MM Curator summary
[MM Curator Summary]: There are actually several new eligibility-confirming steps required in the new version of the bill this year, including enforcement of routine eligibility checks and cooperation with child support.
The article below has been highlighted and summarized by our research team. It is provided here for member convenience as part of our Curator service.
The steps of the Iowa Capitol. (Photo by Katie Akin/Iowa Capital Dispatch)
Iowans would face new requirements when applying for programs like Medicaid or food stamps under a bill advancing in the Iowa House.
The proposal was born of a 2021 Senate bill that would have required additional identity verification and asset testing for public assistance applicants. House lawmakers did not take up the bill last session.
Upon returning to the Capitol in 2022, the House split the Senate bill into several parts, holding separate subcommittees on each component. Lawmakers combined some of the proposals into House Study Bill 698, a single bill to address the integrity of Iowa’s public assistance programs.
“We have done a lot of work on this bill to make sure that we are providing a safety net that Iowans need, but we also want to protect the taxpayer dollars,” said Rep. Ann Meyer, chair of the House Human Services Committee and a leader on the package.
The new proposal, which advanced Tuesday through the House Human Resources Committee, would make several changes to Iowa’s public assistance program:
- Applicants would be required to complete a computerized, knowledge-based questionnaire to confirm their identity before receiving public assistance from the state.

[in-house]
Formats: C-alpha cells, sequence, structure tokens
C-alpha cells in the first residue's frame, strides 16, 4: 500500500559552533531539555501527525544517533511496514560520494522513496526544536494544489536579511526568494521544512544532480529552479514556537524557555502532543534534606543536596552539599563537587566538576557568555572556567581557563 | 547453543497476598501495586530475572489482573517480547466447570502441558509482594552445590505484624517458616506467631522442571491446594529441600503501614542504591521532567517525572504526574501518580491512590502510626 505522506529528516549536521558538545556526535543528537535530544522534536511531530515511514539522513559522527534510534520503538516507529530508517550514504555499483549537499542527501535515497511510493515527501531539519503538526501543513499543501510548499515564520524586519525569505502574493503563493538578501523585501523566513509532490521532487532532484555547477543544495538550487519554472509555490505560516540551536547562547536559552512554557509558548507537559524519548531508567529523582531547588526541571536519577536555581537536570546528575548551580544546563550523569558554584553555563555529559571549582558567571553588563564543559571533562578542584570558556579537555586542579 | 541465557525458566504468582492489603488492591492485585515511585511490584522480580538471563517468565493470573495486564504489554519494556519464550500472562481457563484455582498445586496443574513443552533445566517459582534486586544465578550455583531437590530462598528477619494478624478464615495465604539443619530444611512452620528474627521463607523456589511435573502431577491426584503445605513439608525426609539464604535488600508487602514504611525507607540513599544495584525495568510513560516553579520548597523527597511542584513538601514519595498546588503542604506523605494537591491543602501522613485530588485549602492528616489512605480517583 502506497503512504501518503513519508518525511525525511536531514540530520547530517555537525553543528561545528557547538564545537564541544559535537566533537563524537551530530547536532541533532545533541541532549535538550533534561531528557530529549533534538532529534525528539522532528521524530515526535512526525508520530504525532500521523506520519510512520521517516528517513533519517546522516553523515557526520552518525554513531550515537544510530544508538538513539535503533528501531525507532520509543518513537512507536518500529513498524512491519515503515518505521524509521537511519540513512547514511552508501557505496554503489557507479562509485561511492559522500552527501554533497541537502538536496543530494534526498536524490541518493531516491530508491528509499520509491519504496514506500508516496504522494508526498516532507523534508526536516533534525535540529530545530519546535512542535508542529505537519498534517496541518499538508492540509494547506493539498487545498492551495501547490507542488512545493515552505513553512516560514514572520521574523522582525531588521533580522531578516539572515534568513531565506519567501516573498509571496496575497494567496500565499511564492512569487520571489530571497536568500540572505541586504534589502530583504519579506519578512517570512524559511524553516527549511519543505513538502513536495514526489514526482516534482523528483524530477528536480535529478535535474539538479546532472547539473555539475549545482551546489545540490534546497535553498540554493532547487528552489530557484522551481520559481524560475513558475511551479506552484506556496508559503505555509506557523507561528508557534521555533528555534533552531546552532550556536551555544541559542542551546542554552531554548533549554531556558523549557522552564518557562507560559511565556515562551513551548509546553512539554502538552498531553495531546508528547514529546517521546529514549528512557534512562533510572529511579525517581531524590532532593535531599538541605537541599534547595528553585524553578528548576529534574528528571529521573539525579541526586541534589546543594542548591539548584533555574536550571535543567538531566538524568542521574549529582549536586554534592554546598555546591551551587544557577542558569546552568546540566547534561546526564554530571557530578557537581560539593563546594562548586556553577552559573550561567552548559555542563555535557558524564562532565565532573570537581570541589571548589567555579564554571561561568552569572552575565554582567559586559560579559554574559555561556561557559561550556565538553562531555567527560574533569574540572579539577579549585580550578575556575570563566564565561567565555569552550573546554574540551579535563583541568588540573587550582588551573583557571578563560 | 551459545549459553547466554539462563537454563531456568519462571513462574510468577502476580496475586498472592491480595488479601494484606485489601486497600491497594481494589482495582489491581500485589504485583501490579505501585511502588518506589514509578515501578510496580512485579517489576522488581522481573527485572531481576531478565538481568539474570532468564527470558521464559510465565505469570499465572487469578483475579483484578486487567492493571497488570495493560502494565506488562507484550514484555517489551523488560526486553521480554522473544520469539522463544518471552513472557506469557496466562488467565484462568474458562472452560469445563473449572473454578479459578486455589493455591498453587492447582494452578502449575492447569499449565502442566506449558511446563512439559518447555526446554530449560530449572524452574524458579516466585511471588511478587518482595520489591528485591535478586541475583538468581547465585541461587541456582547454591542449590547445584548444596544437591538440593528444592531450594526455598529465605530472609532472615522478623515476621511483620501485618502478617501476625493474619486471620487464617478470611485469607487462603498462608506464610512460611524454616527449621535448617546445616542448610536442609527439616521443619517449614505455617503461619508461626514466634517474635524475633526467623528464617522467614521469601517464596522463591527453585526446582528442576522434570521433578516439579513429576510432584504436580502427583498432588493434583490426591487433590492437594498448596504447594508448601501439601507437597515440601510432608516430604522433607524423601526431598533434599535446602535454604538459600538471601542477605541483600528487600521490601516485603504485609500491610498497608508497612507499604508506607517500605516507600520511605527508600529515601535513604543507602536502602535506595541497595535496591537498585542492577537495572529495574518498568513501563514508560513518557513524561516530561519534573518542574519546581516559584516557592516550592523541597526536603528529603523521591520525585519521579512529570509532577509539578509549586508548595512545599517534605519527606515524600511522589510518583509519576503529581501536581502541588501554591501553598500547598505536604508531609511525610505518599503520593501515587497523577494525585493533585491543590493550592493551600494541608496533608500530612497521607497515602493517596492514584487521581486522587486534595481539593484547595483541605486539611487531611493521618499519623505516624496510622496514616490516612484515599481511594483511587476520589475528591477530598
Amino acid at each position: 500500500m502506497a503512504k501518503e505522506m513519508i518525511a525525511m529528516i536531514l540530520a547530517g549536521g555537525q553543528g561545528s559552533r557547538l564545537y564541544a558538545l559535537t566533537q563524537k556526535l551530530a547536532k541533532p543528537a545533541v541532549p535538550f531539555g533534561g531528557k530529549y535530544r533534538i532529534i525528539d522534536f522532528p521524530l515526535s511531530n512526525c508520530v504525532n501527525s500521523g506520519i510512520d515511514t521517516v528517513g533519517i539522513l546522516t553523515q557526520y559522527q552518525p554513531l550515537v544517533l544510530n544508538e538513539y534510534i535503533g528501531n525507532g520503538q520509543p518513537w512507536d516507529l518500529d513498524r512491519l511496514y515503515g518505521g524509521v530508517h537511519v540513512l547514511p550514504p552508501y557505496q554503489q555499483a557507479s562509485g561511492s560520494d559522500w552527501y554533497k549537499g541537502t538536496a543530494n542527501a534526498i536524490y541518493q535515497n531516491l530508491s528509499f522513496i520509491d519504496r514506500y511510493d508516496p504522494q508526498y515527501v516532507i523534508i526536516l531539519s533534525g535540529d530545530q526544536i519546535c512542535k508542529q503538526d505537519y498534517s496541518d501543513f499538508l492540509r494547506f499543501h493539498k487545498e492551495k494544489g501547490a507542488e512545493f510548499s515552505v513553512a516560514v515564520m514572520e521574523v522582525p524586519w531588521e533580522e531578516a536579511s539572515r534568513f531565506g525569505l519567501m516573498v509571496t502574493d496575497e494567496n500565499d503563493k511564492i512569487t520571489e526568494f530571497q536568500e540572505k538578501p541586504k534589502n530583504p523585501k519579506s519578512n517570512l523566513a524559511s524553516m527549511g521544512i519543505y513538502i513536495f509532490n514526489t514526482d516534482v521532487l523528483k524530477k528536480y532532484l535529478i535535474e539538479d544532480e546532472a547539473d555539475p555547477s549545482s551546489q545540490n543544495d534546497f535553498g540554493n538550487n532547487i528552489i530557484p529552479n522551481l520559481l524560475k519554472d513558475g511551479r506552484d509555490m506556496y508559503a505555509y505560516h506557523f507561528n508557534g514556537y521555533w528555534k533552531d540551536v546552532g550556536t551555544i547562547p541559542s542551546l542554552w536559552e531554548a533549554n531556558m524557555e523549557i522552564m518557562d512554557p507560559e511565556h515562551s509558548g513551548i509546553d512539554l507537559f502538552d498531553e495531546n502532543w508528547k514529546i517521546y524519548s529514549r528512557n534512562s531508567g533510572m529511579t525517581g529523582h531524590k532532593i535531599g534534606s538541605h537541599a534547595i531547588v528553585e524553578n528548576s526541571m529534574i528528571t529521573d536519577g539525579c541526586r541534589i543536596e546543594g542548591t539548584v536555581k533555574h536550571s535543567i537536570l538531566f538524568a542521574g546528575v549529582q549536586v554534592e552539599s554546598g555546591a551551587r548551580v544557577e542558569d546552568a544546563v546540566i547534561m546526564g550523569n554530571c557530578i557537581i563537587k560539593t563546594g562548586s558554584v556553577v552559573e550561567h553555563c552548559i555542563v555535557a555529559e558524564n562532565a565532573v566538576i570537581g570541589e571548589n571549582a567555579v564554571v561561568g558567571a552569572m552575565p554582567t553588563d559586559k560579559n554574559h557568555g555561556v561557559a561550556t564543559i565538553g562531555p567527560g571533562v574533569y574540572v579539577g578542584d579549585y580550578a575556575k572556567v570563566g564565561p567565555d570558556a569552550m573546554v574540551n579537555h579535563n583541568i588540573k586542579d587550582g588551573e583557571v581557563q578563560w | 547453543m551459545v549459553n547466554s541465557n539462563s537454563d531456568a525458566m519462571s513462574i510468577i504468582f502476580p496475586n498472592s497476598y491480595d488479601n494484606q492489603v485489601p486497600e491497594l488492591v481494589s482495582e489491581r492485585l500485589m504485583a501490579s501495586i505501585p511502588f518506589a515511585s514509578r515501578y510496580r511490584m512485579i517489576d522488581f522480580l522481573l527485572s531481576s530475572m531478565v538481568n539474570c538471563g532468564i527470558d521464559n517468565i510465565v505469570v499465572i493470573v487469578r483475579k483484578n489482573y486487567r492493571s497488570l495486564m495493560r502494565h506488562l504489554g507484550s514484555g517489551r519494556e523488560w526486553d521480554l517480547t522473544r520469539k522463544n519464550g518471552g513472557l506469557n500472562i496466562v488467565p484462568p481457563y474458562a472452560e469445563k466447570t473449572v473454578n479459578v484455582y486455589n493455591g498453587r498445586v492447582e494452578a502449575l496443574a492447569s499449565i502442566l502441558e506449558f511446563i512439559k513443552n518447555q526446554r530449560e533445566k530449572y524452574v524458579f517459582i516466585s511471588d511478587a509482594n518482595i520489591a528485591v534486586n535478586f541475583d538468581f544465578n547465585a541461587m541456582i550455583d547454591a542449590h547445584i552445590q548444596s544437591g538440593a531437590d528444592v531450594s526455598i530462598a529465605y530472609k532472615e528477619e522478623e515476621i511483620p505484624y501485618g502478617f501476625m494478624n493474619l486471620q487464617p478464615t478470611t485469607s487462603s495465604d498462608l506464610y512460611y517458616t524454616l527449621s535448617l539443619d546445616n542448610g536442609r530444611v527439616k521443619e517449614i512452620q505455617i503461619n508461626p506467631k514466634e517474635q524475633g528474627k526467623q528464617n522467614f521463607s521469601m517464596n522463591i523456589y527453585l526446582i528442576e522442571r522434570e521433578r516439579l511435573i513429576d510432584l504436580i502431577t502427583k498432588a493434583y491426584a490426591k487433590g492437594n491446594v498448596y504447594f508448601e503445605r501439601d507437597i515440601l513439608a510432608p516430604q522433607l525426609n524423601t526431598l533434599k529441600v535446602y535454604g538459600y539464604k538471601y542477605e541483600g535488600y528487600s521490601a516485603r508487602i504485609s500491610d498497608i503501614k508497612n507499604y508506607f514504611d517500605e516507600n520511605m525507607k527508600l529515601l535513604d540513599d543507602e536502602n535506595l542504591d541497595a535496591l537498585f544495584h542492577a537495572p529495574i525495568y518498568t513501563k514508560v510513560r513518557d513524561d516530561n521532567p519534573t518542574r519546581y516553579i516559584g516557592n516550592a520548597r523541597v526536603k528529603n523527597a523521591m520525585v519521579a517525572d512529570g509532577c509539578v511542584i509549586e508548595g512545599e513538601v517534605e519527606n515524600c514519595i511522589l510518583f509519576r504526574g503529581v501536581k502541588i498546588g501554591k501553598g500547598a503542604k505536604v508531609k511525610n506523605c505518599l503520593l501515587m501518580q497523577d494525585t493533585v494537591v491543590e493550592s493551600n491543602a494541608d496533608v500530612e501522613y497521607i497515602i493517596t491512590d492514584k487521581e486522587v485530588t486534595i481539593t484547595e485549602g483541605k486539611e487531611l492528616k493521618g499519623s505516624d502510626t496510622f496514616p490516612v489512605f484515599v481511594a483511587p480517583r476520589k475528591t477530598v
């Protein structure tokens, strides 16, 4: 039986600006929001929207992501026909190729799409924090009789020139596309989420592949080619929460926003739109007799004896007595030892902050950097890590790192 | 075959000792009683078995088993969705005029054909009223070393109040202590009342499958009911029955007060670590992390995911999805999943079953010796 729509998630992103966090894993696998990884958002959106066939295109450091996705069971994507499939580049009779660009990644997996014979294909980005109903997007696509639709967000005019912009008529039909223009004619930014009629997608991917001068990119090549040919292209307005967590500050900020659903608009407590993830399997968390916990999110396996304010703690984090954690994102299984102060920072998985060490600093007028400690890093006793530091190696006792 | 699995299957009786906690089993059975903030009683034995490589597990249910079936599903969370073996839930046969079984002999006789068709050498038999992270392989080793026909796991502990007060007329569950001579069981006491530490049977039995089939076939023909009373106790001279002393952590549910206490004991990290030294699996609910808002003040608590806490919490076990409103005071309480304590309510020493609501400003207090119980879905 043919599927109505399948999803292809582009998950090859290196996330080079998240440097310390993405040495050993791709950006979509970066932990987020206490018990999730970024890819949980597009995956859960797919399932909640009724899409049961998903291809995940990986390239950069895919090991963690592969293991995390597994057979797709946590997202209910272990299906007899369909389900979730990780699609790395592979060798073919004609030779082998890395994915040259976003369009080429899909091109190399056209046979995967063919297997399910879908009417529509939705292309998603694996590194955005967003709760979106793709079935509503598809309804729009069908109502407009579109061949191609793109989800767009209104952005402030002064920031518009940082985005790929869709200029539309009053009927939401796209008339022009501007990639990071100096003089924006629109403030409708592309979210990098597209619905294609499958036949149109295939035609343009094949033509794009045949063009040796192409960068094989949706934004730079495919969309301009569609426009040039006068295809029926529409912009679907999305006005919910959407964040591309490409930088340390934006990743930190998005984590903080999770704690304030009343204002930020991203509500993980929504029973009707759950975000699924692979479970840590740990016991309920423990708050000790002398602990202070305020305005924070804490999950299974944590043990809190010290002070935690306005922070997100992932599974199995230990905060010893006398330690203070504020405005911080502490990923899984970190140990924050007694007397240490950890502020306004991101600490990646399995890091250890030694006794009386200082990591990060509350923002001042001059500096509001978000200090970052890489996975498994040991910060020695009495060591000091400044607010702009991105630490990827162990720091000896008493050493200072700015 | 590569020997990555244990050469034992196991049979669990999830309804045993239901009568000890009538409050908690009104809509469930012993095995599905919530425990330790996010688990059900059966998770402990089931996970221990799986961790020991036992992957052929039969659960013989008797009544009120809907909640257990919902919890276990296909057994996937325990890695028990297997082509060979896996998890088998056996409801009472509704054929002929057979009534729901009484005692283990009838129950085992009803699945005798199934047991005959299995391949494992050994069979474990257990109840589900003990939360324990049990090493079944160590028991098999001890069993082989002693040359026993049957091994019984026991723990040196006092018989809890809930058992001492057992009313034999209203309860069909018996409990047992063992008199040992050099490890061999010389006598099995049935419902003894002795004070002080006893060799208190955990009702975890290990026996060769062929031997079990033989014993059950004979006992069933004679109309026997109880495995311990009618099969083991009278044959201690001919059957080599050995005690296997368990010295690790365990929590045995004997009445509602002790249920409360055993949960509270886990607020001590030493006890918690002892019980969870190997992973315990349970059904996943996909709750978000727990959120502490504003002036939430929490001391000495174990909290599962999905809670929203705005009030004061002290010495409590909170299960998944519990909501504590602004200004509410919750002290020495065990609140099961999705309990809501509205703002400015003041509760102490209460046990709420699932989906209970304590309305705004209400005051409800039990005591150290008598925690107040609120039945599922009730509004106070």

- The Department of Human Services (DHS) must routinely check whether recipients of public assistance are still eligible for the Supplemental Nutrition Assistance Program (SNAP) or Medicaid.
- Applicants for SNAP would be required to cooperate with child support in order to qualify for the program.
The Iowa Department of Human Services is tasked with implementing the changes – as permitted by federal law – by 2024, under an amended version of the proposal.
Some of the more controversial provisions from the original Senate proposal, such as asset testing for food stamps, are not part of the current House bill. But Democrats still raised concerns that the changes could create new burdens on families.
“I’m just concerned that, at a time when grocery costs are skyrocketing and we know that SNAP recipients are already having their benefits reduced, I just want to move forward with ultimate caution,” said Rep. Kristin Sunde, D-West Des Moines. “… I don’t want kids to be impacted adversely.”
The Human Services Committee voted 13-8 to approve the bill, marking it eligible for floor debate and clearing a Friday legislative deadline.